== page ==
I tried to search out people who gardened as a hobby and turned up nothing. Nigerians are not overly keen on gardens beyond having some greenery in flower beds which mostly get tended by people other than themselves. Proper gardens are a rarity. You are more likely to see a paved over yard to accommodate cars.

I went down the trial and error route which was very interesting. I direct sowed a variety of vegetables but the only thing that showed promise was some purple sprouting broccoli. Only one plant survived however and even that gave up on me. It was a combination of factors: poor soil, lack of time and attention… this list could go on.

I was disheartened and put off it for a few months until my mum went away soon after and brought me back a whole variety of seeds which got me revved up again. This time around I had immense success. I started my plants in pots and everything I planted sprouted except for one variety of tomatoes. I was in veggie heaven! And then the hectic pace of life here struck and one by one, my lush herbs and salads and other vegetables gave up.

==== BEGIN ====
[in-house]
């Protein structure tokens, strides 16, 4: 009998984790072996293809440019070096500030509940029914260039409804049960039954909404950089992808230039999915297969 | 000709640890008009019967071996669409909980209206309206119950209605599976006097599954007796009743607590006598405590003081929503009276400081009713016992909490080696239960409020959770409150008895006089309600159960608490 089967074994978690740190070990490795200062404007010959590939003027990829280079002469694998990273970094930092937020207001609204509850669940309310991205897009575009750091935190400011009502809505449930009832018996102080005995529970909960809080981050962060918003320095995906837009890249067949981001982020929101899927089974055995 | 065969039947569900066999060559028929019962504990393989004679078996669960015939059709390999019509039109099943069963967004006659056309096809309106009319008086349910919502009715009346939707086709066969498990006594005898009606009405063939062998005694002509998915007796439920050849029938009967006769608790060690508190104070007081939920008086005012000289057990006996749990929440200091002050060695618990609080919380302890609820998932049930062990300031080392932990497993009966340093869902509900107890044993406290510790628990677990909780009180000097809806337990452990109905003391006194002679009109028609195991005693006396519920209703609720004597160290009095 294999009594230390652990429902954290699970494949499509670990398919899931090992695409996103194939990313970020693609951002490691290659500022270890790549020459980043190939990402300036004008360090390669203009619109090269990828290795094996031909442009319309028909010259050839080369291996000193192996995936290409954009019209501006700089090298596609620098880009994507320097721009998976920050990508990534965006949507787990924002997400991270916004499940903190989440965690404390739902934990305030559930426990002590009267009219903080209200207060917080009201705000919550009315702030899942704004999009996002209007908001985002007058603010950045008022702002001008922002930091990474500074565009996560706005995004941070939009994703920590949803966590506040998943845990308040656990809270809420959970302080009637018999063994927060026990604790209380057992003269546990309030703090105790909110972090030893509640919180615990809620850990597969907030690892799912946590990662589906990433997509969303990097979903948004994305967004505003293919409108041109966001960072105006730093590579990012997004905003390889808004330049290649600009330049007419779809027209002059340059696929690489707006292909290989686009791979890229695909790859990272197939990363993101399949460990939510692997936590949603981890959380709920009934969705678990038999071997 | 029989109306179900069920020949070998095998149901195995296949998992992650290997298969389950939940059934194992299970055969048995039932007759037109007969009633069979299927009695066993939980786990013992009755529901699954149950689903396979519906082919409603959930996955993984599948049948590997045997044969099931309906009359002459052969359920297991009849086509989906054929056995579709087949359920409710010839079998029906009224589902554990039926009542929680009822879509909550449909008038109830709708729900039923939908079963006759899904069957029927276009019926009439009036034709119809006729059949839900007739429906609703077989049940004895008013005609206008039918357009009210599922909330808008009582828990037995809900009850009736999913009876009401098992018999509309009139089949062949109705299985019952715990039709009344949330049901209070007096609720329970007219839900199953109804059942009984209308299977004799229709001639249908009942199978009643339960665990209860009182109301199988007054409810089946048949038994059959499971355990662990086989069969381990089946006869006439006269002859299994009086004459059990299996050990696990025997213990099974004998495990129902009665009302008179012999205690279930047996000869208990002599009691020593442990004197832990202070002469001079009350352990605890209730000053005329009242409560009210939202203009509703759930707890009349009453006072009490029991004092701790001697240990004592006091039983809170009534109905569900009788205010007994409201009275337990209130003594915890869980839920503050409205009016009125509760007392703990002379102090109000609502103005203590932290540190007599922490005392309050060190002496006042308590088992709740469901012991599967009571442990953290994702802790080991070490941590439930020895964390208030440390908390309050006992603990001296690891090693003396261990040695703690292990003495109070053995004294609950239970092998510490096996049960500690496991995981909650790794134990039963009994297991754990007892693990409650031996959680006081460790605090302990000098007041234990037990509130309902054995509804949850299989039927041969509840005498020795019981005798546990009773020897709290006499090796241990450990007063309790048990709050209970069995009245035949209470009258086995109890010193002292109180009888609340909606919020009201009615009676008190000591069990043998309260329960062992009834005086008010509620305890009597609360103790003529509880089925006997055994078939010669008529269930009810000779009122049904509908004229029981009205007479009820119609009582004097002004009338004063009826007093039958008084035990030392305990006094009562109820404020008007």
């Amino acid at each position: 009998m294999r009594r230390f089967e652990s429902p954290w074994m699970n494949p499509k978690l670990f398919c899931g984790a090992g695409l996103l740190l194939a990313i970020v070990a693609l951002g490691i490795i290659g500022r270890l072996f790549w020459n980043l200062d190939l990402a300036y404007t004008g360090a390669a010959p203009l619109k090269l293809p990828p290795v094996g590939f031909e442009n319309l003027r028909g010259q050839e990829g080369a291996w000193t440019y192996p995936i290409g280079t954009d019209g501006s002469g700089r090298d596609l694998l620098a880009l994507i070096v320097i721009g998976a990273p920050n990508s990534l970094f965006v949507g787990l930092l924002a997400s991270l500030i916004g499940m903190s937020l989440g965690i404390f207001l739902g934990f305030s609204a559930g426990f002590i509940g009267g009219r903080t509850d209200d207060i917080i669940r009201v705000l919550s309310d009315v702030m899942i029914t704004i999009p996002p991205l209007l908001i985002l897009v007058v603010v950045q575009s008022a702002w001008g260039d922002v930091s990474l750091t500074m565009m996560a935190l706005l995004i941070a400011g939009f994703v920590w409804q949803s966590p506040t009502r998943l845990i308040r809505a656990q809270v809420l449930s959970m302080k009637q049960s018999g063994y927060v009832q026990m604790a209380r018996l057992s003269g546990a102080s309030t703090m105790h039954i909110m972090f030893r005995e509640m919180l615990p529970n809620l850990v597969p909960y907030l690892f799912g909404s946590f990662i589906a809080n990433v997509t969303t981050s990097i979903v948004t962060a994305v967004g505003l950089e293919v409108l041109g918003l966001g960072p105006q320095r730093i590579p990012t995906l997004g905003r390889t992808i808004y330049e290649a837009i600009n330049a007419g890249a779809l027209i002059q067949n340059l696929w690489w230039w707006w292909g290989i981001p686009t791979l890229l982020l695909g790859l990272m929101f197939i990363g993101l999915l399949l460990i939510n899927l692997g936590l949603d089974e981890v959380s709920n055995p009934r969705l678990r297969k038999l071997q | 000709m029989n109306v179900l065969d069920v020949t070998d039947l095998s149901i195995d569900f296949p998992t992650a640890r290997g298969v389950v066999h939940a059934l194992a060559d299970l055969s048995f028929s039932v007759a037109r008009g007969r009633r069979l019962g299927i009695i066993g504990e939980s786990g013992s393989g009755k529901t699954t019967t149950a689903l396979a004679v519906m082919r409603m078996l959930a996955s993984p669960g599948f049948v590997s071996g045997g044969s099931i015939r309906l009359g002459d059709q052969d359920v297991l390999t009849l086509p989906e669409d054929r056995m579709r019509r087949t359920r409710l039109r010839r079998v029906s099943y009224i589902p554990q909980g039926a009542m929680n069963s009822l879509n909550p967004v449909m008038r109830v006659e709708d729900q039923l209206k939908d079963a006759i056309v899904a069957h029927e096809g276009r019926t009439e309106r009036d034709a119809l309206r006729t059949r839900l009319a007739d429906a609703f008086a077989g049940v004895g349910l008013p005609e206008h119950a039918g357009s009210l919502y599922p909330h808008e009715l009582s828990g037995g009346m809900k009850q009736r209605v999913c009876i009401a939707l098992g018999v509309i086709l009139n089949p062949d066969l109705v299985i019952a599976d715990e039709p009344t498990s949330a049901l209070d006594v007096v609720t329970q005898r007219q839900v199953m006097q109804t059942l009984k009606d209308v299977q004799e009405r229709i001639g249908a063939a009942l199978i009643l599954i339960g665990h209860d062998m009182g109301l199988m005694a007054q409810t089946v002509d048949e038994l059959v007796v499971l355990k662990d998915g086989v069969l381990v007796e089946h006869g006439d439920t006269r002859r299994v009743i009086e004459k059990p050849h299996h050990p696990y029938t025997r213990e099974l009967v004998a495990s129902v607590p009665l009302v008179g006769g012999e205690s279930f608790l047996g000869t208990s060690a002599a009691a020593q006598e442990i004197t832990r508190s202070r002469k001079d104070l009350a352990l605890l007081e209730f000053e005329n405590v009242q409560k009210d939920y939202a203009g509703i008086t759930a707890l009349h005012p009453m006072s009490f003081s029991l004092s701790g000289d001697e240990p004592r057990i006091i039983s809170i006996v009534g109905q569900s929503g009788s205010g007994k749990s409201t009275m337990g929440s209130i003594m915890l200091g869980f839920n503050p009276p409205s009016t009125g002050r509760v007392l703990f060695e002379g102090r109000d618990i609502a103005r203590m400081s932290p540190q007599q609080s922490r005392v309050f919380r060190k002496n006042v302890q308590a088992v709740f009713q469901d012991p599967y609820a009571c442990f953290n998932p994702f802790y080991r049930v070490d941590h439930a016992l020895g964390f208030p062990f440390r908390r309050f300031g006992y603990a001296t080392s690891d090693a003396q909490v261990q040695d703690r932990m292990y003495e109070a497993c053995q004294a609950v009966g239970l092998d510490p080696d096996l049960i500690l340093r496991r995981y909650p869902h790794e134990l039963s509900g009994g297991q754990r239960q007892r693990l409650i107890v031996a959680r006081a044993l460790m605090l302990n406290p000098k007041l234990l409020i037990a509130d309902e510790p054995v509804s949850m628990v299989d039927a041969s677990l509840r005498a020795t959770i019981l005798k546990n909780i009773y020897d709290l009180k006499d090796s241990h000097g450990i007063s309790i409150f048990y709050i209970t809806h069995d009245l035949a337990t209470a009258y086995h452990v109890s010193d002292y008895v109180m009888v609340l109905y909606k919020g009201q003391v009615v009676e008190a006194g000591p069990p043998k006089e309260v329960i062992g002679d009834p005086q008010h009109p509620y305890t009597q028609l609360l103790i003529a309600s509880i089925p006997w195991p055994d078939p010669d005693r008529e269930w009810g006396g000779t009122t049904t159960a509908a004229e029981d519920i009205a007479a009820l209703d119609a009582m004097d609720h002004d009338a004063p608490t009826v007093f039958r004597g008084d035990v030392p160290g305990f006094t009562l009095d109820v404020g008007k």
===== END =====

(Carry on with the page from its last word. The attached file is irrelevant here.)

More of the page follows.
Not one to be deterred for long, I tried again but the only thing that came up were a couple of courgettes and some spinach that I propagated from cuttings gotten off fresh spinach from the market. Both promptly gave up with the advent of the harmattan season.

I’m soldiering on though. I have taken stock of everything I have tried in the past year and come up with a plan of action. The soil I have is not in the best condition and needs improving but I can’t compost as there’s no room for a compost bin or heap. I might have to resort to buying in manure but I still need to figure out where to put it so it rots down properly. I have also realized that when I direct sow my seeds (I’ve tried this twice), I don’t get so much as a peep from them. I didn’t think this would happen as it is warm year round. I have had better results from sowing in pots and then planting on or leaving them in the pot if it is big enough.